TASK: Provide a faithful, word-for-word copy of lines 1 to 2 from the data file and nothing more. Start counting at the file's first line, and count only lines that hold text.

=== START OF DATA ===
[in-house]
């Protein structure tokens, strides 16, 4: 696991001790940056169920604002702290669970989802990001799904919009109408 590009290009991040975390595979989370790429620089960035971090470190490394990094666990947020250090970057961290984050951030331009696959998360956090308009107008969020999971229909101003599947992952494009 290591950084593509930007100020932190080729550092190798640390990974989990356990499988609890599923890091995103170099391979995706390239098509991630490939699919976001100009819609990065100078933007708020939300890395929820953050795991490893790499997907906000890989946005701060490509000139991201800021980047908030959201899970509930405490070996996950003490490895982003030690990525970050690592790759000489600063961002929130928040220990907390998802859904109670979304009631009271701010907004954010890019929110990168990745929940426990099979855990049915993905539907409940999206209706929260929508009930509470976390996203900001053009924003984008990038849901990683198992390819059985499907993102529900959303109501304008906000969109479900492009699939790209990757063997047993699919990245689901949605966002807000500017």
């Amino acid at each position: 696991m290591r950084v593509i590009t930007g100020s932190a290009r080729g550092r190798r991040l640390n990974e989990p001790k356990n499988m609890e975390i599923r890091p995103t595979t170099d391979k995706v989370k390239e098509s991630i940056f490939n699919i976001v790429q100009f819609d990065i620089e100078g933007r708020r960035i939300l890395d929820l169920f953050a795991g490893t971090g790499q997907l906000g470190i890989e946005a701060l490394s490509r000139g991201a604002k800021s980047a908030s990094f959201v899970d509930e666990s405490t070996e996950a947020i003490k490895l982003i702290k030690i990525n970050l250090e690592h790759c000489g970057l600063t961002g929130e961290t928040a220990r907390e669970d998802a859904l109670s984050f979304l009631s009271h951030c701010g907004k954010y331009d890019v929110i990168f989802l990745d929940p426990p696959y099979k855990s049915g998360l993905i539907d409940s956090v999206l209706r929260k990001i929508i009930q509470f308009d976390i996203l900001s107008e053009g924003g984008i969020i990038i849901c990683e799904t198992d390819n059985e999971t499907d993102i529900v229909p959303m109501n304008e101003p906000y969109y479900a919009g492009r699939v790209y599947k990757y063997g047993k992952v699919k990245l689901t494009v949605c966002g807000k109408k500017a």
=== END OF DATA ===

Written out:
[in-house]
């Protein structure tokens, strides 16, 4: 696991001790940056169920604002702290669970989802990001799904919009109408 590009290009991040975390595979989370790429620089960035971090470190490394990094666990947020250090970057961290984050951030331009696959998360956090308009107008969020999971229909101003599947992952494009 290591950084593509930007100020932190080729550092190798640390990974989990356990499988609890599923890091995103170099391979995706390239098509991630490939699919976001100009819609990065100078933007708020939300890395929820953050795991490893790499997907906000890989946005701060490509000139991201800021980047908030959201899970509930405490070996996950003490490895982003030690990525970050690592790759000489600063961002929130928040220990907390998802859904109670979304009631009271701010907004954010890019929110990168990745929940426990099979855990049915993905539907409940999206209706929260929508009930509470976390996203900001053009924003984008990038849901990683198992390819059985499907993102529900959303109501304008906000969109479900492009699939790209990757063997047993699919990245689901949605966002807000500017």